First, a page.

Thomas J. Stanley, the author of a blockbuster book series on the habits of millionaires was killed in a car crash Saturday afternoon near his home in Marietta, according to his family and Cobb County police. FAMILY PHOTO
Photo: Family photo
Photo: Family photo

Guilty plea in DUI crash that killed ‘Millionaire Next Door’ author

The man whose blood-alcohol content was more than twice the legal limit two hours after a crash that killed a popular author was sentenced to prison after pleading guilty, the Cobb County District Attorney said.

Jeffrey Robert Fettig, 45, pleaded guilty Thursday afternoon to homicide by vehicle in the first degree and driving under the influence in the crash that killed Thomas Stanley, the author of the “Millionaire Next Door” series, DA Vic Reynolds’ office said.

On the afternoon of Feb. 28, 2015, Fettig was driving his Acura on Paper Mill Road near Atlanta Country Club Drive when his vehicle T-boned Stanley’s 2012 Corvette. Stanley, 71, died from his injuries.

Tests on Fettig’s blood nearly two hours after the crash showed a blood-alcohol content of .192 as well as the presence of Ativan in his system, according to investigators.

In court, Fettig admitted that before the crash, he had been drinking at a Buckhead bar, then drove to a restaurant in east Cobb and ordered a beer. The manager of that restaurant suspected Fettig was impaired and ordered staff not to serve him anything else to drink, then offered to call him a cab, the DA’s office said.

Fettig told the manager that someone was coming to pick him up, and the manager waited with him in the parking lot. But the manager was pulled away to deal with a situation inside the restaurant and when he looked up again, he saw Fettig inside his vehicle. The manager ran out to try to stop him, but Fettig drove away. The manager called 911 with his tag number, but the crash happened just a half mile up the road from the restaurant, the DA’s office said.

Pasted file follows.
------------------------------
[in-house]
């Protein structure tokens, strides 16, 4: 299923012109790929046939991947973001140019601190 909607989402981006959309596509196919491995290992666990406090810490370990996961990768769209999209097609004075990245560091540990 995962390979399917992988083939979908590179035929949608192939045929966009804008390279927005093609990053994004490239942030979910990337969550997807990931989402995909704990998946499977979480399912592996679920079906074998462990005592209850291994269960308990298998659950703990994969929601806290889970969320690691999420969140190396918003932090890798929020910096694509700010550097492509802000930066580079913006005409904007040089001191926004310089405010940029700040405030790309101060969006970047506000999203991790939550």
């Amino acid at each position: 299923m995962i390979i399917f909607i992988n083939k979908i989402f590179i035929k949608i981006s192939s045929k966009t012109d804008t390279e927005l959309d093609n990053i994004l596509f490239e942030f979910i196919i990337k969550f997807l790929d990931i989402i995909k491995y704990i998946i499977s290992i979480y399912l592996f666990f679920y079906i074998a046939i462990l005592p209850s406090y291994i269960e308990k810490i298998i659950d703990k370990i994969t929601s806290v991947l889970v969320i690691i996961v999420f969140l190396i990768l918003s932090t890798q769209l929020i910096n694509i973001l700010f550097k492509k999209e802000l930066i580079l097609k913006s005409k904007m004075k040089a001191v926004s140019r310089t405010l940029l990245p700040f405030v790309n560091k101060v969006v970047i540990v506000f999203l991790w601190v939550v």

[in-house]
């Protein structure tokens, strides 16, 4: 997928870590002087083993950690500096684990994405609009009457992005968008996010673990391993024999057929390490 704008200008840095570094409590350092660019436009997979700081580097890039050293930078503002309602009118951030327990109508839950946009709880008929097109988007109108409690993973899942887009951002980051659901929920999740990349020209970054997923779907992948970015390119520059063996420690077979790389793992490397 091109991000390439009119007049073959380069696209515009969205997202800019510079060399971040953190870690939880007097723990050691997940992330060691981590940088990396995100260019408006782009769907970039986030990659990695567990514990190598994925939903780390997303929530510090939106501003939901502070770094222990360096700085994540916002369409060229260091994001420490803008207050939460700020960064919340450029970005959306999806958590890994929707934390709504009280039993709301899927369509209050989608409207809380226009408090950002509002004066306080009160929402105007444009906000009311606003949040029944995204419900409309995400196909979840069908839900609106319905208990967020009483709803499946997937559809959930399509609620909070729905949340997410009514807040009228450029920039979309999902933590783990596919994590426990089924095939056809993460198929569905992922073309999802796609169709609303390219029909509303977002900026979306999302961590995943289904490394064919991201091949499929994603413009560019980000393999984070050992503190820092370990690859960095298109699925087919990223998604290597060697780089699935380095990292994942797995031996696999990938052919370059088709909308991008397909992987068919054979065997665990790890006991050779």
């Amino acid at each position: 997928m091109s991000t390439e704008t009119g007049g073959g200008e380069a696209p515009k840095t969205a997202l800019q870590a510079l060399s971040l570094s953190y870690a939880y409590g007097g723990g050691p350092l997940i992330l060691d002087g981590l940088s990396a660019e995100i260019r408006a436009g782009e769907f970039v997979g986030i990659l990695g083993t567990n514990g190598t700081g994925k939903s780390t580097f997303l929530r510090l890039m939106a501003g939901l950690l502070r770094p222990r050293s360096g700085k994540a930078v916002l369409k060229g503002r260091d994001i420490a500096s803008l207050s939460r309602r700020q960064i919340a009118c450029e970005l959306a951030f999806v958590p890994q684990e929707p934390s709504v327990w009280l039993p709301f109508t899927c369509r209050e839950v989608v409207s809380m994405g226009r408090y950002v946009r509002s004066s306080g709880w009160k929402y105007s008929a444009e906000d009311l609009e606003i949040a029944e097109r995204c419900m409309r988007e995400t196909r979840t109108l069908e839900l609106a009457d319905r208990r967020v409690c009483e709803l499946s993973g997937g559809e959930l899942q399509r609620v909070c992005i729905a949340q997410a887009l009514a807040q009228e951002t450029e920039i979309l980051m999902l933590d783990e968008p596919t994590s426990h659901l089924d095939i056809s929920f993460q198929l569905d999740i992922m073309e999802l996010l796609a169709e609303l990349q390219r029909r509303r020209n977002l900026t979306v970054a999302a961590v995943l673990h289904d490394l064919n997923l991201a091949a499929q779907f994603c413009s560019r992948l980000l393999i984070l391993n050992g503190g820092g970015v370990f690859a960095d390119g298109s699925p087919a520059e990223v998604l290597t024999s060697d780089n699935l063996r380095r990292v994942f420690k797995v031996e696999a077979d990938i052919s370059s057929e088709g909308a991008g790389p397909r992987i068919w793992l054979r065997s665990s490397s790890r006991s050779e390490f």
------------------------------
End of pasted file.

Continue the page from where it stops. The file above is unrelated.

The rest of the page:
Stanley’s “Millionaire Next Door” books were based on his theories that self-made millionaires were more likely to be frugal rather than flashy with cash.

Before writing his book series, Stanley was a marketing professor at Georgia State University, a public speaker and consultant on selling to the rich. Before his 1996 breakout hit “The Millionaire Next Door,” his theories were gaining publicity, and he and his wife, Janet, figured the book, his fourth, would do well. “We had no idea,” she said.

The book got him on Oprah. It and a sequel “The Millionaire Mind” spent a collective 170-plus weeks on The New York Times’ best-seller list.

Janet Stanley read a letter in court regarding the loss of her husband.

“This crime has redefined who I am and who I will be for the rest of my life,” she said. “I had a wonderful partner in life, and now I do not.”

Fettig’s attorney, Kim Keheley Frye, told the court that her client, a father of two young children, had attended Alcoholics Anonymous meetings both the night before the crash and earlier on the day of the crash. Fettig apologized for his actions.

“I can’t erase the horrific tragedy that I’m responsible for,” he said. “Through my actions, I have killed your husband, your father, a grandfather, and there’s nothing I can do about that. I am eternally sorry.”

Cobb Superior Court Judge Stephen Schuster sentenced Fettig to 15 years, with eight years to be served in prison and the balance on probation. Once he is released from custody, he may not drive any vehicle or drink any alcohol while on probation.

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